Artwork drawing inspiration from the Holocaust, religion, Disneyland and American politics are the focus of Luc Tuymans’ first solo show in the Middle East, which opened to the public in Qatar today.
The world-renowned Belgian painter is the latest in a series of high-profile artists – including Damien Hirst and Richard Serra – to showcase their work in Doha at Qatar Museums‘ Al Riwaq Gallery, near the Museum of Islamic Art.
The new exhibition, titled Intolerance, is both a retrospective collection, featuring works spanning over 30 years, and a showcase of new work that Tuymans composed specifically for the show.
Speaking to the press Friday, QM’s director of Public Art Jean-Paul Engelen said that the show would help foster “tolerance and (create) a cultural bridge…which (QM) has tried to (do) over the past five years.”
Tuymans, who has previously exhibited at several prestigious galleries worldwide including the MoMA, the Guggenheim and the Tate Gallery, further elaborated on the show’s theme, saying:
“Intolerance implies tolerance, in a very weird way…The entire show is about western image-building, because I am from the West. I’m from a particular region called Flanders, where this image building begun under religion.”
Flanders, a Dutch-speaking area in north of Belgium, and the inspiration for the popular WWI poem “In Flanders Fields,” features prominently as inspiration for many of Tuymans’ works, as does his family’s affiliation with the Holocaust.
At a press preview in 2010, Tuymans revealed that his mother worked in the Dutch resistance and hid refugees, while, paradoxically, two of his father’s brothers had been in the paramilitary Nazi Germany organization, Hitler Youth.
To mark the show, Tuymans has created a series of five wall paintings, a technique that the artist routinely uses to re-create pieces that should have been part of the show, but were too expensive or cumbersome to transport, or couldn’t be retrieved from their respective galleries and collections.
“It wasn’t easy putting up this show. My assistants and I had to change the sketch up about 50 times, because of the prejudice toward the region (which made it hard to be loaned works).
But still, I wanted to have (these) images because they are important for the show, so I repainted them. They will be destroyed after the show. I have over a 100 of these wall paintings that have been destroyed,” Tuymans said.
The five paintings in various shades of blue cover different subjects.
One depicts the demolition of a building in Chicago in 1995 as cerulean clouds of smoke and debris, while another illustrates a power plant where Israeli forces make their missiles.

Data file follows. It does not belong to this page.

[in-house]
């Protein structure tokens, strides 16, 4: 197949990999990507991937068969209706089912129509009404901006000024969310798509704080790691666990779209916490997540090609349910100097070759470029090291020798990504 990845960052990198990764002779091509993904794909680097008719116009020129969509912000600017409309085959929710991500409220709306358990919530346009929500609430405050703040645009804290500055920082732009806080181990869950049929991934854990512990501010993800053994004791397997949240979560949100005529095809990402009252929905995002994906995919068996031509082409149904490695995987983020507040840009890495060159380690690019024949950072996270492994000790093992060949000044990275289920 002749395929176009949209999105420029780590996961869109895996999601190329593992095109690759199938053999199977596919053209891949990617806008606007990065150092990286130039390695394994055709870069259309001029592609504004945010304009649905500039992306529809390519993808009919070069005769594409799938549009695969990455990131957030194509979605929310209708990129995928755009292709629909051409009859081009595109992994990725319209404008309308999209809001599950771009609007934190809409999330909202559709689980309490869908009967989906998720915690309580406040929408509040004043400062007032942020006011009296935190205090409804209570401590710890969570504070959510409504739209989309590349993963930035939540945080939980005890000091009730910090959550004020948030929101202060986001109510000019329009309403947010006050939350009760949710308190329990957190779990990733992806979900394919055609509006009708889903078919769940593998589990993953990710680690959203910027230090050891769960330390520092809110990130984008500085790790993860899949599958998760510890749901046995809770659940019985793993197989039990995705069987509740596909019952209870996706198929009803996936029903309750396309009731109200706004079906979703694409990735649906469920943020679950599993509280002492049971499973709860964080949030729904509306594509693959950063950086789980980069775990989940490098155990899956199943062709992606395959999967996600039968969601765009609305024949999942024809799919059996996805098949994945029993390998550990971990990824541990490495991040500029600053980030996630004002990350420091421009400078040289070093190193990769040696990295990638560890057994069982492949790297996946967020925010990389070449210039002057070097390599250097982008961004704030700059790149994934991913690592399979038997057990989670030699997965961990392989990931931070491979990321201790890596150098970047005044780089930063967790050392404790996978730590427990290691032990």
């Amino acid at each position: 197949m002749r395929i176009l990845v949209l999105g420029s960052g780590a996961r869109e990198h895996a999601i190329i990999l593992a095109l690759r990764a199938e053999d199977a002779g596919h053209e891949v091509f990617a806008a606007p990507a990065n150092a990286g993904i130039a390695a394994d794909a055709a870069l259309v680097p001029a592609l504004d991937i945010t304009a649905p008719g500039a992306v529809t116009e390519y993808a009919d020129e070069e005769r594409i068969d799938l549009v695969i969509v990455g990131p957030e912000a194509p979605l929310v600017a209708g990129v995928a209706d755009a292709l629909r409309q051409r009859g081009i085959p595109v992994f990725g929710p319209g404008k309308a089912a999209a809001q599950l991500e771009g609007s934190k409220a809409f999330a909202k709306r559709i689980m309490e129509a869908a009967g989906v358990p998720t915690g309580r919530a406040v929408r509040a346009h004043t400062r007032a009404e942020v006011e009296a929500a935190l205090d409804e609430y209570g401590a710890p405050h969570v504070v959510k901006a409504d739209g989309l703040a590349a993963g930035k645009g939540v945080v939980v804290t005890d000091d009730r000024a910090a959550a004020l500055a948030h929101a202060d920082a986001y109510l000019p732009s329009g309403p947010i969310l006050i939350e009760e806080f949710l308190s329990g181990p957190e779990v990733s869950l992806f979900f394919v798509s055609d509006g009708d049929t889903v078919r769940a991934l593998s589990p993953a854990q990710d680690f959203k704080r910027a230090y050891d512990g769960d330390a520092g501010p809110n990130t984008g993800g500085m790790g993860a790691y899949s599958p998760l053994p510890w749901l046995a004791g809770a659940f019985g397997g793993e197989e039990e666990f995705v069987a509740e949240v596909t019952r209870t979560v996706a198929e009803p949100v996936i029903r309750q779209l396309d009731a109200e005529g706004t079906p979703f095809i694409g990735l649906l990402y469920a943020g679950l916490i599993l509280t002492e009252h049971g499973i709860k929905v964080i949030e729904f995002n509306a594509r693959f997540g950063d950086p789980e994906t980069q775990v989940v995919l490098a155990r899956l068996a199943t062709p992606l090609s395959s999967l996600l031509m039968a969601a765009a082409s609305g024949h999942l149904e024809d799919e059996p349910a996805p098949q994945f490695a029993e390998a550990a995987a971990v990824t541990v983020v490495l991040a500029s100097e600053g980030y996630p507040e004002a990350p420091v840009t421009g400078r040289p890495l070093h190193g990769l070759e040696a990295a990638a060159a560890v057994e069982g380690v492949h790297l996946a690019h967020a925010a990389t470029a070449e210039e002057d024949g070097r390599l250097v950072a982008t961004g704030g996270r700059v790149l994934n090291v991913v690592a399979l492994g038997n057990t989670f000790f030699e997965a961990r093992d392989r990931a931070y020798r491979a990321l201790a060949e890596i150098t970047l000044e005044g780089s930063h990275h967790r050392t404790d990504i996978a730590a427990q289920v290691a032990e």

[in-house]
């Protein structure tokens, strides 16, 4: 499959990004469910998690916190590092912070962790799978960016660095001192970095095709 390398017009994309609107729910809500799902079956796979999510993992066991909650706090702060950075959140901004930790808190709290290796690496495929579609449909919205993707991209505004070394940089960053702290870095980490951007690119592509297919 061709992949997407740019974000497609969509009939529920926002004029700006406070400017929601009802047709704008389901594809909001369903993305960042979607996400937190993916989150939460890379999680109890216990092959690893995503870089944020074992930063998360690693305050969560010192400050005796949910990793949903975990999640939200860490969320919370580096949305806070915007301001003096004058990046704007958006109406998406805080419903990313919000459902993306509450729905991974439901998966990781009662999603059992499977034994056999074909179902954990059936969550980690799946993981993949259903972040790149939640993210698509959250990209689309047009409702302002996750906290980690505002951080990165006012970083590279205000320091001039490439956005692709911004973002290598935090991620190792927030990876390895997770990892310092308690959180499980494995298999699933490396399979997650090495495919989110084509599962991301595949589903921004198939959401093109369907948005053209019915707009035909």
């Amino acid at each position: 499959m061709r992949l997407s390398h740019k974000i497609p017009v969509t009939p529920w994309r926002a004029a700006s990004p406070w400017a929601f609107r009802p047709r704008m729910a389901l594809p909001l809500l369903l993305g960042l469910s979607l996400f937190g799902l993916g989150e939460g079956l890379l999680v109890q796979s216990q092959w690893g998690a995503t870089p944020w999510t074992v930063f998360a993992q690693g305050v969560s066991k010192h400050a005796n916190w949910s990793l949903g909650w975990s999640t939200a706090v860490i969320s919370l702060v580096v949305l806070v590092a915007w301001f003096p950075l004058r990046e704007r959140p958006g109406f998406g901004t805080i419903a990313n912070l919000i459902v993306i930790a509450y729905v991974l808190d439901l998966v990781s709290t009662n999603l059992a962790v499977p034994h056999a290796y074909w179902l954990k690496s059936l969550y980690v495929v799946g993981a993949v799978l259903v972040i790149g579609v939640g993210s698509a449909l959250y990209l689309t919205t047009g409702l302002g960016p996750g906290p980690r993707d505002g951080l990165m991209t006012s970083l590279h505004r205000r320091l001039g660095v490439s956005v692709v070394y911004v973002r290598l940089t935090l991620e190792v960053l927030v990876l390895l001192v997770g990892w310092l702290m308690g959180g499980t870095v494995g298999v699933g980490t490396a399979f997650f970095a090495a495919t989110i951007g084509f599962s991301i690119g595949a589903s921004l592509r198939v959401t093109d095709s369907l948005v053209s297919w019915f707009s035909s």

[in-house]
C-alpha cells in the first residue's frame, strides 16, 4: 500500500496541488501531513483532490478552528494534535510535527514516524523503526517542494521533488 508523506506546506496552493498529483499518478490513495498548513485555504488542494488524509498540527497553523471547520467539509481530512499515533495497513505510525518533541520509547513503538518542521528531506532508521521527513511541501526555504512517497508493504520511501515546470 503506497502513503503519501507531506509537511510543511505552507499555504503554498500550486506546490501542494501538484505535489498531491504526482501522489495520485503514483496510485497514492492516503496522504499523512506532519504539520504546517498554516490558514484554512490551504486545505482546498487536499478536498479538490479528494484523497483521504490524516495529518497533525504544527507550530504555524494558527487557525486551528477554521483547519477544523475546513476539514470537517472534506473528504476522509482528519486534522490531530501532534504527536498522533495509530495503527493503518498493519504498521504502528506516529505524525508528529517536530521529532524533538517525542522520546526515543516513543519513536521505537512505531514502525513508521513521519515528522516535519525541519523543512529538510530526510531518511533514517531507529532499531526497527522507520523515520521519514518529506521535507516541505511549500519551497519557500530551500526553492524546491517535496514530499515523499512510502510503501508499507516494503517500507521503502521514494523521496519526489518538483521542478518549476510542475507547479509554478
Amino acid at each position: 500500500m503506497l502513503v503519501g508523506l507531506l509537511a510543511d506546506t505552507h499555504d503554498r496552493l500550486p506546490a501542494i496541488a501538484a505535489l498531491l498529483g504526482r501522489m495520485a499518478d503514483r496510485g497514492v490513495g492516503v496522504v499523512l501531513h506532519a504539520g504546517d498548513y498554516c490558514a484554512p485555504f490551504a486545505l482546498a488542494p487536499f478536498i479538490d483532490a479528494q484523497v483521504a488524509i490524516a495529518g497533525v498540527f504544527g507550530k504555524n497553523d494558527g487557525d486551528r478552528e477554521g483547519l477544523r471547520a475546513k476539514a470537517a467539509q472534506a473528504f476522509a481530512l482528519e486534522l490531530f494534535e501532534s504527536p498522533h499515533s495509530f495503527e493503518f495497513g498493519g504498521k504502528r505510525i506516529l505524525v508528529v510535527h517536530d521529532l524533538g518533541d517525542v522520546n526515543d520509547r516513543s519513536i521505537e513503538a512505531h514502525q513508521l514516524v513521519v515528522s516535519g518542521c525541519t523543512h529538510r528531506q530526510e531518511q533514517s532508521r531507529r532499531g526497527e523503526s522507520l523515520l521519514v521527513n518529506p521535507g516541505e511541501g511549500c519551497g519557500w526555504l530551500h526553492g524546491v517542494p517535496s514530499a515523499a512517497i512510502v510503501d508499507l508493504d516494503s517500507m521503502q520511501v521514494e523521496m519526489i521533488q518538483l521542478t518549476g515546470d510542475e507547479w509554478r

A third highlights a section of a press photograph of a meeting between former US Secretary of State Colin Powell and now-deposed Egyptian President Hosni Mubarak before the second war in Iraq.
The remaining paintings focus on a water scene from Tuymans’ home country and on a press photograph from the second Gulf War of Navy Seals at a villa owned by one of the sons of Saddam Hussein.
“I chose the color blue because (it) has to do with the idea of space, but also with the element of the difficulty of remembering things,” he added.
Other prominent works
Aside from the bespoke wall paintings, Tuymans’ Intolerance is seemingly divided into three areas.
Most of the gallery is dedicated to a hodge-podge of paintings focusing on blurry depictions of war, blank spaces and portraits on his signature washed and bleached-out canvases.
The conflict theme is exemplified in a painting called Prisoners of War, which recreates a television image of four prisoners from the Gulf War, who became, according to Tuymans, the face of the bloodshed.
Contrasting these images are two other spaces, whose walls have been painted a dull blue-gray, showcasing pieces with alternative messages.
The Al Riwaq rotunda has been converted into a redacted recreation of a 2008 show titled Forever, The Management of Magic, featuring large-scale paintings in a sort of carousel of skewed imagination.
Of the more prominent paintings in the zone are two depicting the catastrophic opening day of Walt Disney’s legacy, Disneyland, in 1955.
“This was to recreate an environment where you could incarcerate…or steer…fantasy. These are recreations of the very first day when Disneyland opened, and it was a disaster zone. There was a gas leak at the entrance of Alice in Wonderland, the (Disneyland Electric Parade) light turtle collapsed, and more of those things.”
The “dark spaces,” a series of darkened rooms features some of his older work, including source materials and drawings.
The space also features a hanging sphere depicting, among other works, the passion play, traditionally a dramatic presentation depicting the finals days of Jesus Christ, a reimagining of 9/11 as a scene from a paintball arena, and an original in situ sketch of a gas chamber at a German concentration camp.
“This is a piece we rarely get…it’s very fragile, and it’s an old piece. It’s made in the beginning of the 80s. It’s made in the gas chamber in (Dachau), on the spot, on the backside of a calendar, with watercolor.
It’s yellowed (now), and in ‘86, I made a painting out of it. This is an important piece because it actually shows you something you can’t see. It shows you horror you can’t see. It has a moral element to it. It shows you how terror can be at random, and can be anything, and (how) its size can differ.”
The zone also features some of the Tuymans’ oldest works, painted on scraps of cardboard, and created at a time when the artist couldn’t afford to buy canvas.
The exhibition is free and open from 10:30am to 5:30pm on Sundays, Mondays and Wednesdays, noon to 8pm on Thursdays and Saturdays, and from 2 to 8pm on Fridays. It is closed Tuesdays.